Campbell Sharman (Ph.D Queen’s) joined the Department in 2002 after a career at the University of Western Australia where he was head of the Political Science Department and a past President of the Australian Political Studies Association. His research interests include federalism and the effect of institutional rules, both electoral and constitutional, on the political and governmental process in parliamentary systems. He is involved in a continuing project analyzing long term trends in parties, representation and government in Australia based on the Australian Politics and Elections Database.
During 2004 he was Associate Research Director for the BC Citizens’ Assembly on Electoral Reform and has undertaken projects for the Centre for the Study of Democratic Institutions.
Dr Sharman is happy to assist graduate students with their research projects; recent topics have included compulsory voting, parliamentary bicameralism, parties and the federal process, and Australian references for a range of topics in comparative politics.
- Royce Koop and Campbell Sharman, “National Party Structure in Parliamentary Federations: Subcontracting Electoral Mobilization in Canada and Australia”, Commonwealth and Comparative Politics, 53(2) 2015.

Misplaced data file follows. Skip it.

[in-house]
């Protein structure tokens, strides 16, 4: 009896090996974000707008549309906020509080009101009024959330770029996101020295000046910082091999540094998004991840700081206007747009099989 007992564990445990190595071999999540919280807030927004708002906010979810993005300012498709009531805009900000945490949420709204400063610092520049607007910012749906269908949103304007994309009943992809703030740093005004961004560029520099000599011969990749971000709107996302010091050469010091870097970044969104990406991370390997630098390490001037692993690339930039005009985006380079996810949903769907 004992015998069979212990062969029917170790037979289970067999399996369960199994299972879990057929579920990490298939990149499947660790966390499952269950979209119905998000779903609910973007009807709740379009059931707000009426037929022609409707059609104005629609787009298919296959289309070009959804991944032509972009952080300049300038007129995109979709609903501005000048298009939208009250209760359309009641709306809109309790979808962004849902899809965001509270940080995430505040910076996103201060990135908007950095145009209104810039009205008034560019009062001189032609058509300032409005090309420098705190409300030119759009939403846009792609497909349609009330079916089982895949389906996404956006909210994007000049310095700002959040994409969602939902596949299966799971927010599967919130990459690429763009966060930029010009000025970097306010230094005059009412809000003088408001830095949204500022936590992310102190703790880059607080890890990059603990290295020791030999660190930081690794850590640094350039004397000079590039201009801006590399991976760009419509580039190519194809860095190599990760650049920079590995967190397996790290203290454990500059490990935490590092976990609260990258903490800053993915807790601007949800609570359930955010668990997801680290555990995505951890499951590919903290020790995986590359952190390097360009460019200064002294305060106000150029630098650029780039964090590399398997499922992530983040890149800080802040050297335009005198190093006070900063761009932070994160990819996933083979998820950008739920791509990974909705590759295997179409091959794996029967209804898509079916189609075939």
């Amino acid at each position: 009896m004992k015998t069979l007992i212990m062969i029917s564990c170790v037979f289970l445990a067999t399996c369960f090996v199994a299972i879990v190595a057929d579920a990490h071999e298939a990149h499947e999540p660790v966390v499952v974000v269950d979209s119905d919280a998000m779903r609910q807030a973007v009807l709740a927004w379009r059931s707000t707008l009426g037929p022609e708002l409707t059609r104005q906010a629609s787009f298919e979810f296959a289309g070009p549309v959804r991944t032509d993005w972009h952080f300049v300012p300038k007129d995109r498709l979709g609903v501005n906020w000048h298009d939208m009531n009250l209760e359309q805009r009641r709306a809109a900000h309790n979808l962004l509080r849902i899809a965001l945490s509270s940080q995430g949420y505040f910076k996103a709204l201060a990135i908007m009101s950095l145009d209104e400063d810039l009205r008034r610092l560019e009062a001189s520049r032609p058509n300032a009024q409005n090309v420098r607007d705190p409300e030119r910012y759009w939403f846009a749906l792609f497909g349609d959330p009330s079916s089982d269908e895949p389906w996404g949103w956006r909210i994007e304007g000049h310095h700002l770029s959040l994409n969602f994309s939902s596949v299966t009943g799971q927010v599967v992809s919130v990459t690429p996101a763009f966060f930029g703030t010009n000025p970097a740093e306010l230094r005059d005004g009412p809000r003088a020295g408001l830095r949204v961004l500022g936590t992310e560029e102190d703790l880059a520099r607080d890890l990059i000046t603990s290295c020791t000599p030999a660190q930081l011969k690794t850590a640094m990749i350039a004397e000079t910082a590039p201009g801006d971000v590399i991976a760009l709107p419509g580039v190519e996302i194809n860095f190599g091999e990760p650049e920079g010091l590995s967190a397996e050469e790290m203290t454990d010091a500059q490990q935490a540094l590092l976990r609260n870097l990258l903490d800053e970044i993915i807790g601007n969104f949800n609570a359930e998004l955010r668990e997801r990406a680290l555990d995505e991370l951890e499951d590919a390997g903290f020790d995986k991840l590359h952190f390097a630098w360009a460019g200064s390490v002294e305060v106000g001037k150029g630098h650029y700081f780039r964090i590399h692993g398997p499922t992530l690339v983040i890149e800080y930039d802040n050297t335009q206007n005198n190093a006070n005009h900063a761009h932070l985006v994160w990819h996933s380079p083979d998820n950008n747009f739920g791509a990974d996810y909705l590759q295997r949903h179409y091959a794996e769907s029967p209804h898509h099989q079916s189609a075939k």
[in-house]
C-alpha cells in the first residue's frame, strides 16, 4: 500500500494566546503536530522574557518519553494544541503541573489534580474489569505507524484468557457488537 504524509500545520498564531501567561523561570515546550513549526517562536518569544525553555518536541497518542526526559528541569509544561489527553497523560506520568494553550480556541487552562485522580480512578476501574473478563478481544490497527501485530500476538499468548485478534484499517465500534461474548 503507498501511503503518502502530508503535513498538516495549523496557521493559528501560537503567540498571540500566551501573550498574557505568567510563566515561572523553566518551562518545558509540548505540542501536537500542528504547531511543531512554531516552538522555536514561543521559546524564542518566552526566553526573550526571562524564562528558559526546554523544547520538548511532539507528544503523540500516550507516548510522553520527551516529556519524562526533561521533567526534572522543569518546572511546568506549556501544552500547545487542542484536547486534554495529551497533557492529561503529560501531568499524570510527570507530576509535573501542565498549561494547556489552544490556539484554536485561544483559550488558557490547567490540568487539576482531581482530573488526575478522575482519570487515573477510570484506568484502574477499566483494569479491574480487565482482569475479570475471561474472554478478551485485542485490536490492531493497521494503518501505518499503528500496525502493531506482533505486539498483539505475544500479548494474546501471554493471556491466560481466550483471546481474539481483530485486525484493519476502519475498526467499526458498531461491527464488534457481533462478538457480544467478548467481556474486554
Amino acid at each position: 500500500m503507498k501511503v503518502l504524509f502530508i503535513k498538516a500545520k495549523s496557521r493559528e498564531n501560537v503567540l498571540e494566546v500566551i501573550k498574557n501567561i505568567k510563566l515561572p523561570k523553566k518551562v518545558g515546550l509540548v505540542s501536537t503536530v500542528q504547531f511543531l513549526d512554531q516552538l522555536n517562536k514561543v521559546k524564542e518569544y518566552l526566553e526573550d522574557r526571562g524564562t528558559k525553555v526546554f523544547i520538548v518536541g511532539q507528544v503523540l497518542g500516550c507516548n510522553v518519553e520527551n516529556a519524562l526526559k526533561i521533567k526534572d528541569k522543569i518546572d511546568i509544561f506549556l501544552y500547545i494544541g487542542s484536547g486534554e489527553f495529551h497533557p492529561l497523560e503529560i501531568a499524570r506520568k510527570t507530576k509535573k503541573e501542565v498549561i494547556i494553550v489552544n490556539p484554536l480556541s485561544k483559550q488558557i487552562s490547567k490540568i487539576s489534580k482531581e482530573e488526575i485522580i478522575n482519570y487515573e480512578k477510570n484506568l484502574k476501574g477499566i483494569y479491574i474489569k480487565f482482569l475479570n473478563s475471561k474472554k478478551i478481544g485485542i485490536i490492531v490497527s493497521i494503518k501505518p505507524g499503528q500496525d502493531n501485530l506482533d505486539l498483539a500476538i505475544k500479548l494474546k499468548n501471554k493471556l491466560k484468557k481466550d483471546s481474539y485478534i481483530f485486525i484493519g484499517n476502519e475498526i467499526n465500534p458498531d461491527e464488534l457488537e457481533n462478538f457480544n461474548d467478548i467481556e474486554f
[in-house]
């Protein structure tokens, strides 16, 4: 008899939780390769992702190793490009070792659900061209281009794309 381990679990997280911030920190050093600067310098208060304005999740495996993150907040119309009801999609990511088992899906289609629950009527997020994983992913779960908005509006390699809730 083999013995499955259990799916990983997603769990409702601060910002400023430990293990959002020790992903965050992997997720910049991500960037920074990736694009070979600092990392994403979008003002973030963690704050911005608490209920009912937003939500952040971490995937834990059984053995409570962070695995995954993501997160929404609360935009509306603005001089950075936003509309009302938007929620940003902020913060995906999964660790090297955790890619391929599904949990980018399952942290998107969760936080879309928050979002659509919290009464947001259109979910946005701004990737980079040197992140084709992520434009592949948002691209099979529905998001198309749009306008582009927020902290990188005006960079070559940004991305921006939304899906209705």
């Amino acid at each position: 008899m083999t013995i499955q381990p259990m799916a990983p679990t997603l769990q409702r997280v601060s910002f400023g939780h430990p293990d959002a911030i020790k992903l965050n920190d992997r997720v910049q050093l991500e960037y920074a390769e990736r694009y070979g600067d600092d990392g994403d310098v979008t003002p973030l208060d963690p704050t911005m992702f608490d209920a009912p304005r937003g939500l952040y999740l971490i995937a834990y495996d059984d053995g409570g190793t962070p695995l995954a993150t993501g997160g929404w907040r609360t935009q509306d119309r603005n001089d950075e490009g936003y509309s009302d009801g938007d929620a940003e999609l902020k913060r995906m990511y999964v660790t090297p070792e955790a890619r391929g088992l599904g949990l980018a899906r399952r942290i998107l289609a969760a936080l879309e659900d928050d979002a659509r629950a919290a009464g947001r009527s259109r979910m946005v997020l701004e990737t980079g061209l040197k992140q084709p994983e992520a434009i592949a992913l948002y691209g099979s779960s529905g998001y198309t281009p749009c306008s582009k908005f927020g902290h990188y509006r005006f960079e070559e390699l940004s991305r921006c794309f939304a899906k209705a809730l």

- Campbell Sharman, “Conventions and Upper Houses: Establishing Parliamentary Accommodation in Australia and Canada”, in Brian Galligan and Scott Brenton (editors), Constitutional Conventions in Westminster Systems: Controversies, Changes and Challenges, Cambridge: Cambridge University Press, 2015, 157-172.
- Campbell Sharman, “Parties and Federalism: Riker, Aggregation and Devolution”, in Narelle Miragliotta, Anika Gauja and Rodney Smith (editors), Contemporary Australian Political Party Organisations, Clayton, Vic.: Monash University Publishing, 2015, 197-211.
- Campbell Sharman, “Limiting Party Representation: Evidence from a Small Parliamentary Chamber”, Legislative Studies Quarterly, 38(3) August 2013: 327-348.
- Narelle Miragliotta and Campbell Sharman, “Federalism and New Party Insurgency in Australia”, Regional and Federal Studies, 22(5) December 2012: 577-594.
- Campbell Sharman, “Political Legitimacy for an Appointed Senate”, IRPP Choices, 14(11) September 2008: 1-26.